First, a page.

Cystic fibrosis (CF) is an autosomal recessive genetic disorder that causes abnormalities in the secretory glands that produce mucus and sweat and mostly affects the lungs, pancreas, liver, intestines, and sex organs. The mucus that is produced in the body becomes thick and sticky. Instead of lubricating the lungs and other organs, it clogs the airways in the lungs and the ducts, most frequently in the pancreas and liver. Almost all males with CF are sterile and most females have a hard time getting pregnant. Symptoms can range from mild to severe. CF can lead to other diseases such as diabetes and osteoporosis. Screening for CF is routinely done on newborns and diagnosis is generally made before symptoms are evident, often within the first month of life.
Cystic Fibrosis is caused by a recessive defect in the CFTR gene. The CFTR gene makes a protein that regulates the movement of salt and water through the cells. The mutation causes the protein to either not work very well, or not be produced at all. When this happens, there is no regulation of salt and water across the cell membranes and mucus that the body produces becomes dehydrated and salty. The hallmark sign for this disease is a salty taste to the skin.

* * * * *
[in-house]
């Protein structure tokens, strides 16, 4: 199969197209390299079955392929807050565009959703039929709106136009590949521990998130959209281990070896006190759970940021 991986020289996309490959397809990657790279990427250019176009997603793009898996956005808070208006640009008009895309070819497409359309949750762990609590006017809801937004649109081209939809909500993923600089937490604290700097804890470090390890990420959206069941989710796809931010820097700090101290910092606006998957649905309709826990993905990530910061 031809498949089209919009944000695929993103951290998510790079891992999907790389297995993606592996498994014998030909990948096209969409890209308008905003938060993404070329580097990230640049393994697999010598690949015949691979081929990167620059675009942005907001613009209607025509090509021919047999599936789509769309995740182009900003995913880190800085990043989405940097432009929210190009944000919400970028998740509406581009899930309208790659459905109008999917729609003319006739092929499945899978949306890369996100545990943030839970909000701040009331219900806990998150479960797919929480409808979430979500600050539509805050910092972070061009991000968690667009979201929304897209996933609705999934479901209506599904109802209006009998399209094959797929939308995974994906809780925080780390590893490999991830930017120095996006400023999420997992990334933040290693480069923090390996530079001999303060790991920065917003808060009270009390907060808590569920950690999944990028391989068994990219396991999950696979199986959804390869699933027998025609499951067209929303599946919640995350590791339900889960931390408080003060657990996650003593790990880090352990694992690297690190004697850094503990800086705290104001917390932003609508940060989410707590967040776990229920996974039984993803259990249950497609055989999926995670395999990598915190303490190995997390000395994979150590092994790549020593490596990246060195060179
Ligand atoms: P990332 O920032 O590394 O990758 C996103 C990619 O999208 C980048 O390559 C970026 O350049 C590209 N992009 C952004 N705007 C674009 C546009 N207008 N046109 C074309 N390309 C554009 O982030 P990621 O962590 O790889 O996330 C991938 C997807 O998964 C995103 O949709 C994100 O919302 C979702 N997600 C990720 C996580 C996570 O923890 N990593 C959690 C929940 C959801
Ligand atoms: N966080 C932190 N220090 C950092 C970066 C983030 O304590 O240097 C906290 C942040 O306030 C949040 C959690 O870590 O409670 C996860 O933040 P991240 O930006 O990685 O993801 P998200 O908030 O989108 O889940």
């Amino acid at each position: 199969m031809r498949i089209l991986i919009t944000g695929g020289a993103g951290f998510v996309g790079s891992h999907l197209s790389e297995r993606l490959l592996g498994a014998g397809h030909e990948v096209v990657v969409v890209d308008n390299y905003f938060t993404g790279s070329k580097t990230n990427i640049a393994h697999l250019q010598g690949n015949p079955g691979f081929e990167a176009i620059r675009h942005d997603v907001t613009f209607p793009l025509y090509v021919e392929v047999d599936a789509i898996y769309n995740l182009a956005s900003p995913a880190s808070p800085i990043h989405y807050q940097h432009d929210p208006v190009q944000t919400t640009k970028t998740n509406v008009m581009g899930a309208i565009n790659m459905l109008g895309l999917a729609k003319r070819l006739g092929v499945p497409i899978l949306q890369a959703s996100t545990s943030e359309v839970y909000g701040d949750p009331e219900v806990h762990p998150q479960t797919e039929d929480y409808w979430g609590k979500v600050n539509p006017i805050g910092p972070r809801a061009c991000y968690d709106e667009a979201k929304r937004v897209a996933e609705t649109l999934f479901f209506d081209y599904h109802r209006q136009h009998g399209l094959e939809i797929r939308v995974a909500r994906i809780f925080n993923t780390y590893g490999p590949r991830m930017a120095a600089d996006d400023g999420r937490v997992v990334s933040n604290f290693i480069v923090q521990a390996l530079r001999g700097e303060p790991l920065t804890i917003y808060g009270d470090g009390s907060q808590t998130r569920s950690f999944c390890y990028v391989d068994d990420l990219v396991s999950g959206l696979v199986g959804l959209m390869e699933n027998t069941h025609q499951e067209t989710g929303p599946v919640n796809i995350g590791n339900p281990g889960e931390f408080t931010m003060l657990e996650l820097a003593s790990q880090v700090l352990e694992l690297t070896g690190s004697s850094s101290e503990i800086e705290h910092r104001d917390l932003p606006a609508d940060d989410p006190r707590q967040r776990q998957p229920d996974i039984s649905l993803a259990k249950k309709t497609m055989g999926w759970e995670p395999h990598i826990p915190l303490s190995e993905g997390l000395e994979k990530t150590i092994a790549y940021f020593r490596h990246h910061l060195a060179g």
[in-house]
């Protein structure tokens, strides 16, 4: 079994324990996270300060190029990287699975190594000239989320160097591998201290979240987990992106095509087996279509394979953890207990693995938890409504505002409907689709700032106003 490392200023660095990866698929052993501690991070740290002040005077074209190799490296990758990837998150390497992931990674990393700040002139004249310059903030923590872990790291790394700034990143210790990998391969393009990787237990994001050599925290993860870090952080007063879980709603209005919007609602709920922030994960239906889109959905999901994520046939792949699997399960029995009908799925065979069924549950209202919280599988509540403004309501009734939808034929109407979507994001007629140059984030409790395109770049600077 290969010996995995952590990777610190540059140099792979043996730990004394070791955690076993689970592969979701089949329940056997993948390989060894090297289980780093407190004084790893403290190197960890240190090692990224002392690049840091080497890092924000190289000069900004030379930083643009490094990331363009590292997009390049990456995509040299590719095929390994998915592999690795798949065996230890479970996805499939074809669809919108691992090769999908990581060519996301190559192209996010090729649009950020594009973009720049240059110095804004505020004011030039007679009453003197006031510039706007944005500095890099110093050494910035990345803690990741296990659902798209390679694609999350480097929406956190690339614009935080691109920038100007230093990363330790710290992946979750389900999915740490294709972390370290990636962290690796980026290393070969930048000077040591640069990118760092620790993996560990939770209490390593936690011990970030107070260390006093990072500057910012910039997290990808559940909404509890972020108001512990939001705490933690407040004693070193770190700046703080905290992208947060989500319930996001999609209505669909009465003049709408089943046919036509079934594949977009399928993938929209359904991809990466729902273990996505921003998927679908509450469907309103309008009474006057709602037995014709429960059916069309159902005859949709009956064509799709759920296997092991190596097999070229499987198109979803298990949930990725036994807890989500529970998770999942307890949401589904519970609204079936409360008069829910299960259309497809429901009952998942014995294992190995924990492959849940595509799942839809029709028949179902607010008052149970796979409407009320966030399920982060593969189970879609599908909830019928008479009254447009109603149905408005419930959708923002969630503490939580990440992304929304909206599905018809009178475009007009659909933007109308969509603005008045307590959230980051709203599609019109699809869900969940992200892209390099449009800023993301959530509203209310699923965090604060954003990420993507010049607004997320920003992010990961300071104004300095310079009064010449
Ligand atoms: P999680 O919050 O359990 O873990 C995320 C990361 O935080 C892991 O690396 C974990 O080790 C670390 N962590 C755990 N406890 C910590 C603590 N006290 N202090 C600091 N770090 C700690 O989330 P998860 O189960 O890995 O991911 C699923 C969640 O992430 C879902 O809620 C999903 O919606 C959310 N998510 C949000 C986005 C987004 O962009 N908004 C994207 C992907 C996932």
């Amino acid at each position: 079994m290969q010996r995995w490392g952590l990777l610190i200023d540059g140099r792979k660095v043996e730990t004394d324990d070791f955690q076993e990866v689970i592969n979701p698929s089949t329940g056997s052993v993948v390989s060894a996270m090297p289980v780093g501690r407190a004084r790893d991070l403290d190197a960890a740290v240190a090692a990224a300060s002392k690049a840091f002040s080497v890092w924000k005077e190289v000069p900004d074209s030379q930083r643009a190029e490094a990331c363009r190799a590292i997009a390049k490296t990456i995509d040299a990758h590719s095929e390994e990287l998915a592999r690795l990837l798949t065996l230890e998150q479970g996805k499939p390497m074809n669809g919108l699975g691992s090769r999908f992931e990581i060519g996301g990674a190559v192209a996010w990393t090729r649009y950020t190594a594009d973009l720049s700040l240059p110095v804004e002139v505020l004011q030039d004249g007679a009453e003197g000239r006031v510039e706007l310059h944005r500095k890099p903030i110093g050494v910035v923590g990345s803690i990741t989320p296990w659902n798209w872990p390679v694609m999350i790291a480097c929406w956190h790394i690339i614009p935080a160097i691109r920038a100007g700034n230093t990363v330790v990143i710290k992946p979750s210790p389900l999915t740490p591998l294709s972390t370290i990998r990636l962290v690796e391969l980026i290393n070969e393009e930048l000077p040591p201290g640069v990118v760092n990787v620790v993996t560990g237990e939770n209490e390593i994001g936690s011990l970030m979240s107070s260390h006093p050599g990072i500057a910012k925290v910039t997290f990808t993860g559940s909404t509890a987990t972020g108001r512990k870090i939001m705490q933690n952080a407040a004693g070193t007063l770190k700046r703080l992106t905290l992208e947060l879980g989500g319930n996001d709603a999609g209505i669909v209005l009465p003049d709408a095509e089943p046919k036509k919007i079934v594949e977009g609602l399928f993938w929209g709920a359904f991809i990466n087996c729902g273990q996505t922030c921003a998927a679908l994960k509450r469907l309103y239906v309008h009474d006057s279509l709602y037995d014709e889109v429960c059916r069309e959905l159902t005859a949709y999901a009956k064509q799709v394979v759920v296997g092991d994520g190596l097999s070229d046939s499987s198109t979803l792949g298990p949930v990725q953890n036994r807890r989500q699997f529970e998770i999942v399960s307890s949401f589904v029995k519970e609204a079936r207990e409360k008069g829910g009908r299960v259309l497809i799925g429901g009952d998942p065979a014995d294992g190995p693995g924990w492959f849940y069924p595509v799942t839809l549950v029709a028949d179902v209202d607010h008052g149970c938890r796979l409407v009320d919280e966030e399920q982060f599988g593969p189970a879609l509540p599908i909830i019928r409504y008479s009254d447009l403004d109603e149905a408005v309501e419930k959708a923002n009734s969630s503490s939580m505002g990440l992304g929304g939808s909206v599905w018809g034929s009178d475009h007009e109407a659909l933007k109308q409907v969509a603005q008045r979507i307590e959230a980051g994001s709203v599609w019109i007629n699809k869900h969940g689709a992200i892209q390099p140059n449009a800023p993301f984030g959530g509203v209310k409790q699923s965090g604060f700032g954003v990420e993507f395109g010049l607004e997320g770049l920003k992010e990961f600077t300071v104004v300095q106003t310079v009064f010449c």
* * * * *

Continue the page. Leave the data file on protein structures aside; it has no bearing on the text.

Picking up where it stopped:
The patient will maintain adequate ventilation and respiratory status; the patient will have optimal nutritional status; the patient will be free from infection.
Cystic Fibrosis Nursing Care Plan
- Exercise intolerance
- Nasal congestion
- Abdominal pain
- Coughing, non-productive or with thick sputum
- Meconium ileus
- Failure to thrive
- Salty taste to skin
- Oily stools
- Abdominal distention
Nursing Interventions and Rationales
- Assess respiratory status; note rate, rhythm, and quality of breathing; auscultate lungs
CF patients get frequent respiratory infections because the thick mucus in the lungs traps bacteria and becomes infected.
- Review growth charts, assess changes or decrease in height or weight
Children may fail to thrive and lose weight or not grow properly because of malabsorption. The body does not absorb nutrients well enough to feed the cells adequately.
- Assess abdomen
- Look for distention
- Listen for active bowel sounds and gas pattern
- Feel – palpate for mass or signs of constipation
Lack of water regulation in the cells prevents adequate lubrication in the colon and often results in constipation. Newborns may have a meconium ileus that prevents the infant from passing meconium stools.
- Insert and monitor nasogastric feeding tubes
Feeding tubes may be placed to help with nutrition and absorption.
- Monitor nutritional status
- Caloric intake
- Excessive thirst or hunger
- Fiber intake
- Use of feeding tube
Children may have an adequate diet, but the body cannot absorb the nutrients. A blockage of the pancreas prevents digestive juices from being released into the intestines which aid in the absorption of nutrients.
CF-related diabetes is common due to the impairment of the pancreas
- Assess for signs of infection
- Monitor temperature
- Note cough with or without sputum